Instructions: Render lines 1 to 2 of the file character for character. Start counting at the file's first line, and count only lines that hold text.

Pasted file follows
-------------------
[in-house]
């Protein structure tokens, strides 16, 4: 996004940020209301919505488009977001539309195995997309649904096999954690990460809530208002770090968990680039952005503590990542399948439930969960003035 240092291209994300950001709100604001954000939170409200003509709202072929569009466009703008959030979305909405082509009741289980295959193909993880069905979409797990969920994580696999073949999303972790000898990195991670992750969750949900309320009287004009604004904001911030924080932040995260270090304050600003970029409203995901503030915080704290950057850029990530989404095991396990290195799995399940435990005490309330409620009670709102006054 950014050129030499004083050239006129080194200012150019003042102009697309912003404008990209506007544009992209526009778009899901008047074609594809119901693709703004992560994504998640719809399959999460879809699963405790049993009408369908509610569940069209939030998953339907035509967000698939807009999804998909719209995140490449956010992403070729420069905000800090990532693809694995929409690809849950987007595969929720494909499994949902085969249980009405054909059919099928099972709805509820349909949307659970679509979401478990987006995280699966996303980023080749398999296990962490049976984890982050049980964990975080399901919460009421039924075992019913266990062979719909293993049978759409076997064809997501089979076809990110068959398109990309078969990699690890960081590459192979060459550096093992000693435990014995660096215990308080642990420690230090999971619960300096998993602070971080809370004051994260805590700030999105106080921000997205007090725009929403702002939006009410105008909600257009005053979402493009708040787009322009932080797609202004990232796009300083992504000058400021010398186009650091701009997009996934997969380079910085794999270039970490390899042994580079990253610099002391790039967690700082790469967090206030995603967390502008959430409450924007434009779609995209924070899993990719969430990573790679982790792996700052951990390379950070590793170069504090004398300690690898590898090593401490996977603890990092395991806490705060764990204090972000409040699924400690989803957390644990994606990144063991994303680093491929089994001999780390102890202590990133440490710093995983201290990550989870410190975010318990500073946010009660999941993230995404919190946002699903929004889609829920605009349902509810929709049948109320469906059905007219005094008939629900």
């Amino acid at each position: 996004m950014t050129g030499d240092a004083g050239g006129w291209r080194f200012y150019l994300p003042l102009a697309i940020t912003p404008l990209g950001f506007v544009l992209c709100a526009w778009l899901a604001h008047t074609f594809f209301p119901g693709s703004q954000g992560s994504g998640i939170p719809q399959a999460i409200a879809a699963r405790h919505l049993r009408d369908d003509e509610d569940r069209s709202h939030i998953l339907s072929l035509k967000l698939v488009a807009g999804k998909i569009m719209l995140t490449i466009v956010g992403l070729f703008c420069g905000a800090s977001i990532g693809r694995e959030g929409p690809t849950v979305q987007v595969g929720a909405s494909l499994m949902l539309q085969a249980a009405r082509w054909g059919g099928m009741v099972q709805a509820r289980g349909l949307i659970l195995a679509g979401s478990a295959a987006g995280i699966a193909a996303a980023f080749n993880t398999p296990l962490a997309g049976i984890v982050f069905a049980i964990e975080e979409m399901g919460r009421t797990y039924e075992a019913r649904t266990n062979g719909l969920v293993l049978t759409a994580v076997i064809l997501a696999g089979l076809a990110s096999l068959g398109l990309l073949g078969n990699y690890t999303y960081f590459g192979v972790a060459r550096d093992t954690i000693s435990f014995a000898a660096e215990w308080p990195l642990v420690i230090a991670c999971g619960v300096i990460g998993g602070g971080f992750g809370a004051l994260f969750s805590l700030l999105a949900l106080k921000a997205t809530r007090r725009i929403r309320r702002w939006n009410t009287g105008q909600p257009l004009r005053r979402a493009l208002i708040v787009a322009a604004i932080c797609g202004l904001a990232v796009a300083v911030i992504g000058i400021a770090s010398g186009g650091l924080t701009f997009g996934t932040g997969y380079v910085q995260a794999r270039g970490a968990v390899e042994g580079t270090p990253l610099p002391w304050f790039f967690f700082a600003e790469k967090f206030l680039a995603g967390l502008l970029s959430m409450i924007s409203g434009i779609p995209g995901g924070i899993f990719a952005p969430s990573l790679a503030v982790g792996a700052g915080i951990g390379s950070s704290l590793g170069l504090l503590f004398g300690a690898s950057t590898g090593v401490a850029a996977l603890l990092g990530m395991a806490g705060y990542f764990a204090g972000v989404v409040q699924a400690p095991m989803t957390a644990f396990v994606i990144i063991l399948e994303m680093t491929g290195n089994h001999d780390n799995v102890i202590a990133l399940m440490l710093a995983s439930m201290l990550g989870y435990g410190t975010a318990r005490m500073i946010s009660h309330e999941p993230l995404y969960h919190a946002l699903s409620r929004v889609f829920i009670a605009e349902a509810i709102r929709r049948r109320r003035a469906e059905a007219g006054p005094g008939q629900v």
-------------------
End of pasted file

[in-house]
């Protein structure tokens, strides 16, 4: 996004940020209301919505488009977001539309195995997309649904096999954690990460809530208002770090968990680039952005503590990542399948439930969960003035 240092291209994300950001709100604001954000939170409200003509709202072929569009466009703008959030979305909405082509009741289980295959193909993880069905979409797990969920994580696999073949999303972790000898990195991670992750969750949900309320009287004009604004904001911030924080932040995260270090304050600003970029409203995901503030915080704290950057850029990530989404095991396990290195799995399940435990005490309330409620009670709102006054 950014050129030499004083050239006129080194200012150019003042102009697309912003404008990209506007544009992209526009778009899901008047074609594809119901693709703004992560994504998640719809399959999460879809699963405790049993009408369908509610569940069209939030998953339907035509967000698939807009999804998909719209995140490449956010992403070729420069905000800090990532693809694995929409690809849950987007595969929720494909499994949902085969249980009405054909059919099928099972709805509820349909949307659970679509979401478990987006995280699966996303980023080749398999296990962490049976984890982050049980964990975080399901919460009421039924075992019913266990062979719909293993049978759409076997064809997501089979076809990110068959398109990309078969990699690890960081590459192979060459550096093992000693435990014995660096215990308080642990420690230090999971619960300096998993602070971080809370004051994260805590700030999105106080921000997205007090725009929403702002939006009410105008909600257009005053979402493009708040787009322009932080797609202004990232796009300083992504000058400021010398186009650091701009997009996934997969380079910085794999270039970490390899042994580079990253610099002391790039967690700082790469967090206030995603967390502008959430409450924007434009779609995209924070899993990719969430990573790679982790792996700052951990390379950070590793170069504090004398300690690898590898090593401490996977603890990092395991806490705060764990204090972000409040699924400690989803957390644990994606990144063991994303680093491929089994001999780390102890202590990133440490710093995983201290990550989870410190975010318990500073946010009660999941993230995404919190946002699903929004889609829920605009349902509810929709049948109320469906059905007219005094008939629900």